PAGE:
The stamp on the left is a dull shade that is very close to Gibbons's red shade. The stamp on the right is closest to Gibbons's dull vermilion, but with a more orange undertone.
The stamp on the left here is also a dull vermilion shade, but it is deeper than the one shown above. The right stamp is an almost perfect match to Gibbons's orange vermilion shade, but is a hint duller than what is shown on the swatch.
The stamp on the left is very close to Gibbons's orange-red, but contains a hint of dull vermilion to the colour. It is almost like what you would expect to see if you took the dull vermilion swatches and orange-red swatches on the Gibbons colour key and combined them. The stamp on the right is closest to Gibbons's red shade, but deeper and duller.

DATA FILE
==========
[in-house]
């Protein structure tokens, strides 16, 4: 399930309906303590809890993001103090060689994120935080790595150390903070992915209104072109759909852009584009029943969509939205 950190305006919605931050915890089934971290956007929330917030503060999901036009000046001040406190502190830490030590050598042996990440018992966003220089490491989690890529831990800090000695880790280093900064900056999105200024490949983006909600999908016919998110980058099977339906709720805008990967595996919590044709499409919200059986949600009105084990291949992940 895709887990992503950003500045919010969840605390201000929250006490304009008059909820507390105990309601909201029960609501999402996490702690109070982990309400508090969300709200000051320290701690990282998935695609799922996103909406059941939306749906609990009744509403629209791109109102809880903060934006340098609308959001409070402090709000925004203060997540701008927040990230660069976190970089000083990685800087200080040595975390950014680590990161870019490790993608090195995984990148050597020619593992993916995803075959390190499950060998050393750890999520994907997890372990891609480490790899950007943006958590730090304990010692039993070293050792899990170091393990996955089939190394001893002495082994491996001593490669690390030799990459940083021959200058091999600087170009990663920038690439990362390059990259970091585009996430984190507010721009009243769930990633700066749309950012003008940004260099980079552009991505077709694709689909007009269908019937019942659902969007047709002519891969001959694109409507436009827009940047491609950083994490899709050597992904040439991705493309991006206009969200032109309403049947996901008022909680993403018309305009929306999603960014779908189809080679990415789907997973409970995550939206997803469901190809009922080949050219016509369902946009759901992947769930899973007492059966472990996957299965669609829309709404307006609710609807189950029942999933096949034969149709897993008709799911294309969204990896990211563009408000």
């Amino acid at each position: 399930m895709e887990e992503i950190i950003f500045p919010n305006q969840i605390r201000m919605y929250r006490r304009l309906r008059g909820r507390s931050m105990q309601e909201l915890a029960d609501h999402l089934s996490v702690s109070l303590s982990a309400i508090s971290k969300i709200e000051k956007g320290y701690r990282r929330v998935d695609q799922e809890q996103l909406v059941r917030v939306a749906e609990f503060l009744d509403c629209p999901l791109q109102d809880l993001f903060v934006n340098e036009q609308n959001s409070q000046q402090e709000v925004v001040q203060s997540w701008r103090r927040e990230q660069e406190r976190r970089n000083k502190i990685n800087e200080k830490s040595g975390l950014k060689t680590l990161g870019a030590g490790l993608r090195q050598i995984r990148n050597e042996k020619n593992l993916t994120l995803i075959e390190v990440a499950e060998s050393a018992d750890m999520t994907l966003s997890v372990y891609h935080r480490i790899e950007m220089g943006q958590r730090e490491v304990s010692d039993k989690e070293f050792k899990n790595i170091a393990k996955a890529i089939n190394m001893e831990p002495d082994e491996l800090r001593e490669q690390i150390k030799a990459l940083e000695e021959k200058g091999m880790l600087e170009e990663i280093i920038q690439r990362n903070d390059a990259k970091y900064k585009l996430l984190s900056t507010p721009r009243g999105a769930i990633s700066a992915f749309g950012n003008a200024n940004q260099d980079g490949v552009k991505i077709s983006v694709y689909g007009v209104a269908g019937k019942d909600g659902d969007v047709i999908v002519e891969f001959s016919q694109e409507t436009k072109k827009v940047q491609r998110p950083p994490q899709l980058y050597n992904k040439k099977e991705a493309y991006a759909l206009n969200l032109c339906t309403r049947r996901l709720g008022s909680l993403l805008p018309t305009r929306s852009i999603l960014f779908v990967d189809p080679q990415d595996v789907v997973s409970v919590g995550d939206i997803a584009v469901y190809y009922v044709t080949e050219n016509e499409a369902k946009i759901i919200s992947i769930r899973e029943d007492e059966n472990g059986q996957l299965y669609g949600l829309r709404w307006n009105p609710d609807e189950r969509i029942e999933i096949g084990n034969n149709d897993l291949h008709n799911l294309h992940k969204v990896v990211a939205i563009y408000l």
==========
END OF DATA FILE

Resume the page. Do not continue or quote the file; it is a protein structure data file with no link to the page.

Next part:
The stamp on the left is closest to Gibbons's dull vermilion shade, but paler. I would call it the pale dull vermilion. Finally, the stamp on the right is a perfect match to Gibbons's orange-red shade.
Re-Entries and Plate Flaws
The scans below show the paper types that I have found on these stamps:
The first two paper types that seem to occur on most of the stamps I looked at is a thin wove paper that shows a coarse mesh. The paper is found both horizontally and vertically wove. The vertical wove is on the left, while the horizontal wove is on the right.
Ince and Osborne note some 17 different plate flaws and/or re-entries on this stamp. Some of the flaws are to be found on every stamp in the plate, while others are confined to selected positions from the plate.